“I was just ready to go home,” she told jurors, describing her mindset as she approached Jean’s door.
According to Guyger, she believed someone was inside her apartment when she noticed the door was unlocked and hearing the sound of someone walking inside the dark apartment. She said she ordered Jean multiple times to show her his hands, but he continued to walk towards her, shouting, “Hey, hey, hey!”
“I thought that he was coming at me. I was scared he was gonna kill me,” she said, admitting she was shooting to kill when she pulled the trigger. After shooting Jean, Guyger said she realized she was in the wrong apartment and “had no idea” where she was.
“I compare it to being in a car wreck,” she testified. “You don’t know what’s going to happen next.”
While fighting back tears, Guyger added, “I ask God for forgiveness, and I hate myself every single day. I wish he was the one with the gun who had killed me. I never wanted to take an innocent person's life.”
The prosecution probed at Guyger’s actions after making the grave discovery. During cross-examination, Fine accused Guyger of not reacting to the best of her abilities. Guyger said she gave Jean a “little CPR,” but also said she stopped CPR in order to figure out where she was and call 911.
The ex-cop has previously claimed it was not until she turned on the lights and emergency dispatchers asked for her address that she realized she was in the wrong apartment unit.
Guyger also admitted to texting her married police partner in the minutes after the shooting. Prosecutors previously revealed that while she was still on the phone with emergency dispatchers, Guyger texted Rivera, “Hurry, I need you. I fucked up.”
The two partners talked on the phone three minutes before the incident. According to prosecutors, the “intimate” nature of that phone call “distracted” Guyger.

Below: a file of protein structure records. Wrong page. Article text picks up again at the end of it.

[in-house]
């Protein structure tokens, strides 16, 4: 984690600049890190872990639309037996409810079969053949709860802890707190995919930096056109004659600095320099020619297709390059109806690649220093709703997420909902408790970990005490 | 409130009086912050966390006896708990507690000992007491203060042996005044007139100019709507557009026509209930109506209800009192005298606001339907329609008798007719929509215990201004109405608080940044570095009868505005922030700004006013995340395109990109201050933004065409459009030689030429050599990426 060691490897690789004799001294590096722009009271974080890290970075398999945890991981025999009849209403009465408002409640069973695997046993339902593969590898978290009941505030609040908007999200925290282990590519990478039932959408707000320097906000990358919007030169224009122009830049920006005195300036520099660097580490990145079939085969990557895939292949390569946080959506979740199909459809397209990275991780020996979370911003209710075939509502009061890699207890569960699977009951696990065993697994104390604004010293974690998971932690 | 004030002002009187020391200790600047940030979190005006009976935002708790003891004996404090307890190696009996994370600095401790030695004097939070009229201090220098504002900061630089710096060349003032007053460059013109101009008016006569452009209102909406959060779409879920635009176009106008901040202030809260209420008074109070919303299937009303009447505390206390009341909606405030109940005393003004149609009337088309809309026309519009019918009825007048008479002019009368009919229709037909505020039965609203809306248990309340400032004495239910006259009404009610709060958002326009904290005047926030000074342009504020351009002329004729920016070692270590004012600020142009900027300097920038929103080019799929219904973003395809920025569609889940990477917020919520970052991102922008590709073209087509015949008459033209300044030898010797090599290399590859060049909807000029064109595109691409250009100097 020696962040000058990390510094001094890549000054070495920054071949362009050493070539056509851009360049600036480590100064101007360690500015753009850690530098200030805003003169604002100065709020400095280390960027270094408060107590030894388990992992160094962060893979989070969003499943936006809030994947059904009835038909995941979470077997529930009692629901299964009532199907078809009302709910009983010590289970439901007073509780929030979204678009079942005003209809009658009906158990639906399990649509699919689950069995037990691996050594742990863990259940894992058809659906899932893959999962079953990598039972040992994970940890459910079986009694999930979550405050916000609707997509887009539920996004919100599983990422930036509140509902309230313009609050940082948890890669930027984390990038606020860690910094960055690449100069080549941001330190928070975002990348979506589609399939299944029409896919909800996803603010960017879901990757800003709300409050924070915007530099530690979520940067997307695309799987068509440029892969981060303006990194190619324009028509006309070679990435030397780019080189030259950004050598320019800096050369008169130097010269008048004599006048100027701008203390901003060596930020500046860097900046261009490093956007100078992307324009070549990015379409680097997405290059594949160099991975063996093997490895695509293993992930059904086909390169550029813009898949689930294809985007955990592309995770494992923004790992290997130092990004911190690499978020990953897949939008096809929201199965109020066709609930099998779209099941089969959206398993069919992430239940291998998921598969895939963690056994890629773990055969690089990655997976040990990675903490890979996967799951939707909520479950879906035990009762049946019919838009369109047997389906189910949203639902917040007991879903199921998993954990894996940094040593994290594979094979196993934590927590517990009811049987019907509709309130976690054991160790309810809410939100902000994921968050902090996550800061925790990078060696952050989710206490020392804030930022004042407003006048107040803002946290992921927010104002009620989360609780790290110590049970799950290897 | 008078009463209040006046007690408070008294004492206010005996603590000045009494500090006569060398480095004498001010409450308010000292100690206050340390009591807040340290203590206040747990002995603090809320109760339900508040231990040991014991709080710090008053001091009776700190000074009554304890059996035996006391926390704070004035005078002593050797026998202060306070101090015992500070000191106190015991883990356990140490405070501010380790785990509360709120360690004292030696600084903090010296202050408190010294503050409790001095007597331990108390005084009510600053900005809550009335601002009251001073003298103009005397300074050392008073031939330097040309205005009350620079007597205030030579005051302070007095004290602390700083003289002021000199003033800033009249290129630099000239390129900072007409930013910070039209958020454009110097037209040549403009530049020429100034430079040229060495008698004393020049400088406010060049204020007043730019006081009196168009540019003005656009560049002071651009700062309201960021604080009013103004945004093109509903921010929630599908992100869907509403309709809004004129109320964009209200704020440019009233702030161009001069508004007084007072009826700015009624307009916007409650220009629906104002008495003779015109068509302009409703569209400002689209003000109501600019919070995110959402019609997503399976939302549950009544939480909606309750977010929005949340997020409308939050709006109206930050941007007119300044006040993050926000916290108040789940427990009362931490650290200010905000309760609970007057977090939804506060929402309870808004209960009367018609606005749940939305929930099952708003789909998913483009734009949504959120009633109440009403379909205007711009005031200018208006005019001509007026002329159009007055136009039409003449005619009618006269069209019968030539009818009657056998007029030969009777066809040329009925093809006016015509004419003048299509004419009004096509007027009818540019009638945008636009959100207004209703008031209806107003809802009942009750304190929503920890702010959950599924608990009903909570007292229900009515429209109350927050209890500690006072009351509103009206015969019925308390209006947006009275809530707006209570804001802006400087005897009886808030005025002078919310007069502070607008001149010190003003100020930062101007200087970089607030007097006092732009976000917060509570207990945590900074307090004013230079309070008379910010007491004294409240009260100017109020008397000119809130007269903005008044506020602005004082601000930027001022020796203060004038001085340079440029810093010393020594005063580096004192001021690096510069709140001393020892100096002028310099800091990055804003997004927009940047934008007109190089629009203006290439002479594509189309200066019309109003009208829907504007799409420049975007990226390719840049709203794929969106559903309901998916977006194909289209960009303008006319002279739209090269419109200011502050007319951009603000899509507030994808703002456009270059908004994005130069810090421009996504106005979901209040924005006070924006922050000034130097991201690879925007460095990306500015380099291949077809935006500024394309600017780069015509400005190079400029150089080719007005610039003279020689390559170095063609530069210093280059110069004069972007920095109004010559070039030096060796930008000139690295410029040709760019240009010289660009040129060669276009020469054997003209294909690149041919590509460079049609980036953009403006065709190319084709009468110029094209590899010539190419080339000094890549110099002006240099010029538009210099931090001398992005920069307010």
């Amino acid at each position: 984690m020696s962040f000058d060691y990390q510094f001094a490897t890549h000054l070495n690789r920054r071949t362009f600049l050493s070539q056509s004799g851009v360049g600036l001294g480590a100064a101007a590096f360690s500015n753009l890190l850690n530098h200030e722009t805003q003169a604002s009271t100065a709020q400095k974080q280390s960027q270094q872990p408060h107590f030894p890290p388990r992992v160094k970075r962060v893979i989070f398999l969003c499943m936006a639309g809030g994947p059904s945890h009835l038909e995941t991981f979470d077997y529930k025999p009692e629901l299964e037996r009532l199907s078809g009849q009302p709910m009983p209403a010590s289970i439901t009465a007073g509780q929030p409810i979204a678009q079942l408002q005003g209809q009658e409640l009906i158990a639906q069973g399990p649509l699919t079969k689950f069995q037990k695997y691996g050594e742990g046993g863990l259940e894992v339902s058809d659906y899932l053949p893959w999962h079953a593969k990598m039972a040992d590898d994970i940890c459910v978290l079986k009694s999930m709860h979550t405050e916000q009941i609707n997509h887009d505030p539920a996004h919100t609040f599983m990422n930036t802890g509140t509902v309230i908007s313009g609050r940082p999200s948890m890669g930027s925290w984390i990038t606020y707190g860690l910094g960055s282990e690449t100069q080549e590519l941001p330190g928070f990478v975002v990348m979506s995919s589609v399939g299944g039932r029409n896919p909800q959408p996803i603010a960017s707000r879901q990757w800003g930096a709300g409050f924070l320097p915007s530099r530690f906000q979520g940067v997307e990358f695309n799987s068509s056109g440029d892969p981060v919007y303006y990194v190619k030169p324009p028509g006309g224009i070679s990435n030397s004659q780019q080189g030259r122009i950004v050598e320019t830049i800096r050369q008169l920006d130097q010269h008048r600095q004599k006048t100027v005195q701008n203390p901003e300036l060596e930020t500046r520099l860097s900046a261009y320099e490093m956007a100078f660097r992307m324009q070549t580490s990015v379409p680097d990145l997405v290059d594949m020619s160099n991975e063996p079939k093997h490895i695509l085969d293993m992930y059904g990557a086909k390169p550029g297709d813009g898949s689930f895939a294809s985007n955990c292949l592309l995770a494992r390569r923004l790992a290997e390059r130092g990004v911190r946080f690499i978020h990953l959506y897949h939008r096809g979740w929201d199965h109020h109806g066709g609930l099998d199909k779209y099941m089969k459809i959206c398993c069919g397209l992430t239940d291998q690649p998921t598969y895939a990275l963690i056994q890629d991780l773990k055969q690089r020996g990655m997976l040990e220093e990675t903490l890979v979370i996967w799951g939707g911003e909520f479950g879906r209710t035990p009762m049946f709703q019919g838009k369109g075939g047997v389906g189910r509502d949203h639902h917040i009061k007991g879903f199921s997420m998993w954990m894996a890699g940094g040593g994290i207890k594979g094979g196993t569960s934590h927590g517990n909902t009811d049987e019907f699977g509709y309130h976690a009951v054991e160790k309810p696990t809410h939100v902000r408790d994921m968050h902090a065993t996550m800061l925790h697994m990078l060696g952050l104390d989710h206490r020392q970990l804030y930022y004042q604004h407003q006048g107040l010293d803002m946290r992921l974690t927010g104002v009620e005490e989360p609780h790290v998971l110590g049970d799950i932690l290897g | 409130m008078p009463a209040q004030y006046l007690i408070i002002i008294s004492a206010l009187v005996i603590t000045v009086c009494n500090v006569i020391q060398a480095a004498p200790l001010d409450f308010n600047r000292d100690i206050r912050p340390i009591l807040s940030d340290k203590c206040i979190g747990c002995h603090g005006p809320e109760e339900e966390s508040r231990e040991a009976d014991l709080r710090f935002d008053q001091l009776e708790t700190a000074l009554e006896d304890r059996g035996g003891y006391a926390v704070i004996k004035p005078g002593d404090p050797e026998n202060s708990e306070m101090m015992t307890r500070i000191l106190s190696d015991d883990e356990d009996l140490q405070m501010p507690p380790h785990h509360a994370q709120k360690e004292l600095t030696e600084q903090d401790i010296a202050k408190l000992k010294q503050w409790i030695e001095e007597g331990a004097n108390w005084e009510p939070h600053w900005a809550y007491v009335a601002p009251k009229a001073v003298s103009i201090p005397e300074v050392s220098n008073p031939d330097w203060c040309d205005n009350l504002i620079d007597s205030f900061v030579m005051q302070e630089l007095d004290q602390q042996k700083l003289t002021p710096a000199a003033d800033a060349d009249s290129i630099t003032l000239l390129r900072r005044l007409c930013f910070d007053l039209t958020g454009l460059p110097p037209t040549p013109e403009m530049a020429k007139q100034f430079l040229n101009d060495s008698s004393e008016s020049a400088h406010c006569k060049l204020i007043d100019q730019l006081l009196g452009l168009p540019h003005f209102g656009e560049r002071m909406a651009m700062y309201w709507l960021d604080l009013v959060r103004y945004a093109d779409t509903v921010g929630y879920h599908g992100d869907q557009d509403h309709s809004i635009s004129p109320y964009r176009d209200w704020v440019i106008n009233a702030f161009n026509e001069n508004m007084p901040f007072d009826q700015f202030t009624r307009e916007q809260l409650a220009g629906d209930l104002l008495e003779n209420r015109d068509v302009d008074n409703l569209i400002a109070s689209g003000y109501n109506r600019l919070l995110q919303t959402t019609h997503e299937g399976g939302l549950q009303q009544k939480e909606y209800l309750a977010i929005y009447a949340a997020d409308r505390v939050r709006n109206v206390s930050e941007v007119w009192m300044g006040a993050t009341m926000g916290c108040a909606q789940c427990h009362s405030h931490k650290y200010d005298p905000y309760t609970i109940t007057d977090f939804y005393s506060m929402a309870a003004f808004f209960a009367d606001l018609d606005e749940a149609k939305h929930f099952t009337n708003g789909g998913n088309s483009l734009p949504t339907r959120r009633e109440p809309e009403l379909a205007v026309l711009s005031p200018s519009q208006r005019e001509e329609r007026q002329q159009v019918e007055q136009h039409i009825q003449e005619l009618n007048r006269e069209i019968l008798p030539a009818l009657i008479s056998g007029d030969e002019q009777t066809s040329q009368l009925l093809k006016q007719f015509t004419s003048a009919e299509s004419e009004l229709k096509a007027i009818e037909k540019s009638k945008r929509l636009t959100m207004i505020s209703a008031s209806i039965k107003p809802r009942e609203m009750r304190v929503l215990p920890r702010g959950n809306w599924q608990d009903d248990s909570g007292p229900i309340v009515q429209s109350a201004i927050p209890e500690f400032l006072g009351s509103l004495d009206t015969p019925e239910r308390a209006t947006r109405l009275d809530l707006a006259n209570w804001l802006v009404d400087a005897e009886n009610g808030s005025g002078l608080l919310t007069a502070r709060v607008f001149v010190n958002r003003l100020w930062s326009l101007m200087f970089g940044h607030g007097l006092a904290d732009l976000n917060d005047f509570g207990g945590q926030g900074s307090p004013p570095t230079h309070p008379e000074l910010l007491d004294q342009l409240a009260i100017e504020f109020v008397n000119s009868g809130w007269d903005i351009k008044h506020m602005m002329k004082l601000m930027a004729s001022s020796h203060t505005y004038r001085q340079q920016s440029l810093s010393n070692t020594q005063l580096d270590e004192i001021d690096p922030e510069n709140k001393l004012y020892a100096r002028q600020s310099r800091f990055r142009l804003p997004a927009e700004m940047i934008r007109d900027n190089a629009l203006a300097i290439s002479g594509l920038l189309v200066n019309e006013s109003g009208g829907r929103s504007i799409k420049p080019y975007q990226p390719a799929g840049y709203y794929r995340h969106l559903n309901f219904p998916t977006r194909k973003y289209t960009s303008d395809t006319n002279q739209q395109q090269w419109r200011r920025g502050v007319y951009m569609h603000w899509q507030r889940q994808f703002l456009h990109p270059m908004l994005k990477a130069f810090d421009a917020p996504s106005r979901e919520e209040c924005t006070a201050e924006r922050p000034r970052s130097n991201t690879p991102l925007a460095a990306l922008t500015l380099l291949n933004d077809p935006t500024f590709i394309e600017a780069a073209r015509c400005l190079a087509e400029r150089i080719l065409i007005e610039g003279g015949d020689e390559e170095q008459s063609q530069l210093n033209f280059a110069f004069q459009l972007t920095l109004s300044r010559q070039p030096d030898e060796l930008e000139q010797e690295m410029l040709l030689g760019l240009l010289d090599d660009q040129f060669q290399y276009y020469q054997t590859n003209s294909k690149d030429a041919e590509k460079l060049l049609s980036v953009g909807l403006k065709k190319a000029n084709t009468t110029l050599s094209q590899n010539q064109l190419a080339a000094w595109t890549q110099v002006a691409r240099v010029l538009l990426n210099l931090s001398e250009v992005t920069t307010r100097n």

“Prior to that conversation Amber Guyger was able to effectively do her job,” Assistant District Attorney Jason Hermus said during his opening statement. “Amber Guyger made a series of unreasonable errors and unreasonable decisions and unreasonable choices.”
Fine called Guyger’s story “crazy.” After the defense’s closing statements Fine began reading from Guyger’s own testimony—in which she said she never wanted “anybody to have to go through or even imagine going through what I felt that night.”
“Are you kidding me? That is garbage,” Fine said, crumpling up a copy of the testimony and throwing it in the trash. “Most of what she said was garbage. Ninty-nine percent of this trial has been about the defendant.”
Defense attorney Toby Shook did not rely on gaining sympathy for Guyger from the jury.
Instead, he argued that the prosecution did not prove beyond a reasonable doubt that Guyger intended to kill that night. Shook characterized the shooting as a “horrible perfect storm” and that Guyger made a “horrible, horrible mistake,” but that did not equate to murder or even manslaughter.
“You can be angry with her. You can hate her, but you can't convict her because there's no evidence as to the decisions that were made in that apartment,” Shook said.